|Wes Streeting||2008-10||Labour||Labour Prospective parliamentary candidate in Ilford North.|
|Aaron Porter||2010-11||Independent||Labour party member and contributed to the book “What Next for Labour? Ideas for a new generation”.|
|Liam Burns||2011-13||Independent||Labour party member.|
|Toni Pearce||Current||Independent||Joined Labour only after being elected.|
Clearly the result of a poorly thought out clause rather than any deliberate attempt to ban the popular hot drinks, the following amendment (PDF link – page 15, New Clause 2) proposed to the Anti-social Behaviour, Crime and Policing Bill rather oversteps the mark. It appears those drafting the amendment did not realise that the scary sounding phrase “psychoactive drugs” includes caffeine.
To move the following Clause:—
‘(1) It is an offence for a person to supply, or offer to supply, a psychoactive
substance, including but not restricted to—
(a) a powder;
(b) a pill;
(c) a liquid; or
(d) a herbal substance with the appearance of cannabis
which he knows, or has reasonable cause to believe, to be so acting, that the substance is likely to be consumed by a person for the purpose of causing intoxication.
Maybe it’s an attempt to get back at Starbucks for tax dodging, because I’m pretty sure this amendment would put them, and many other similar chains, out of business…
David Cameron caused a fuss because he wants to cut the 2 hours a week of compulsory school PE, stating that Indian Dance is something “you and I probably wouldn’t think of as sport”.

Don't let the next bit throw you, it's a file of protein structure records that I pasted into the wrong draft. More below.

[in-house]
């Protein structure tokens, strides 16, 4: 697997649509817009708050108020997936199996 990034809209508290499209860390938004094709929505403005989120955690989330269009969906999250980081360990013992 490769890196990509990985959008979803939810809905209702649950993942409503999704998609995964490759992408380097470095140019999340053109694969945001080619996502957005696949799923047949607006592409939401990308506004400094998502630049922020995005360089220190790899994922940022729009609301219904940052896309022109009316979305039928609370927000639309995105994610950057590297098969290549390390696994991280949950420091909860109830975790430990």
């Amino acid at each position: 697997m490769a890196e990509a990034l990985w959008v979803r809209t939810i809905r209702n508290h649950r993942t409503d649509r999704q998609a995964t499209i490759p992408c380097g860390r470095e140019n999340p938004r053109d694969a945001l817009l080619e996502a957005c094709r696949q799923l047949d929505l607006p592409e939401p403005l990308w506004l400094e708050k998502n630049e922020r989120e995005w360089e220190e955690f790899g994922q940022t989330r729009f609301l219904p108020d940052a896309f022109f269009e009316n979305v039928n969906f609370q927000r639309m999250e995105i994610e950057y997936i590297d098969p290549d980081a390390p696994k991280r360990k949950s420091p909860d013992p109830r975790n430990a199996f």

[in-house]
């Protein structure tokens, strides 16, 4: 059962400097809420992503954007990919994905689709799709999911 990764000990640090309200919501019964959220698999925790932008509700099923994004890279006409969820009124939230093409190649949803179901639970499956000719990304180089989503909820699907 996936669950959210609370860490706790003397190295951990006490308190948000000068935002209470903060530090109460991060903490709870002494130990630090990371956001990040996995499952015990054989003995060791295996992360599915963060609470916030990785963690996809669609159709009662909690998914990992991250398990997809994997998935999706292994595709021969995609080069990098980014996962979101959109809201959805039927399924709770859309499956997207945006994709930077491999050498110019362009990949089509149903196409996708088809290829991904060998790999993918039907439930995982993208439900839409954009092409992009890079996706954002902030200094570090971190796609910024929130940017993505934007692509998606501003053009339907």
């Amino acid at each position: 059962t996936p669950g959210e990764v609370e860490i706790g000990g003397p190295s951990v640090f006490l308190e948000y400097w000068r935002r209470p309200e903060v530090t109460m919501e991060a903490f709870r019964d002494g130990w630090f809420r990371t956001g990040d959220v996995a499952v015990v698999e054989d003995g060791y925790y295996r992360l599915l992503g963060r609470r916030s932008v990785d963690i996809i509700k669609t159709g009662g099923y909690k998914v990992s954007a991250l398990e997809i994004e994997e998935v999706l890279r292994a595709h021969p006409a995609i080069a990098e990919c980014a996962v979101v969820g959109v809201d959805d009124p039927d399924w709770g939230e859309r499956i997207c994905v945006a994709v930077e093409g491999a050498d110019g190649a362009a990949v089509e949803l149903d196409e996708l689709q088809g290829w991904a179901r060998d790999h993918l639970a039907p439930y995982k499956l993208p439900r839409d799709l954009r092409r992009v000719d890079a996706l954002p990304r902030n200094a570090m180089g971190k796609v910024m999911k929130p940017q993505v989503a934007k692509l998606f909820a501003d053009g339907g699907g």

It’s called PE. Physical Education – not “Sport”. This is the problem faced by the (And yes, I’m banging my usual drum here) male and pale crowd who probably did well in competitive sports at school – Boris Johnson and John Prescott also waded in on the side of school sport.
But ask on Twitter or elsewhere amongst the type of people in their 30s or older, particularly women, who engage in healthy physical activity and what to you find? Generally people who were put off by being pushed in the mud during school PE and regarded the whole thing as just an excuse for the bigger kids to have a go at the smaller ones. Many people, including myself, only rediscovered physical activity when they were older.
Despite being pretty fit (and I think being able to easily pass British Army fitness tests I can claim that easily) I simply do not like the kind of sports that are taught at school. I run, but I compete only against my own personal best. I climb and do Via Ferratas, but they are not competitive sports at my level. And I ride horses, which is rather more energetic than it sounds. Did you see any overweight riders winning medals in the equestrian events?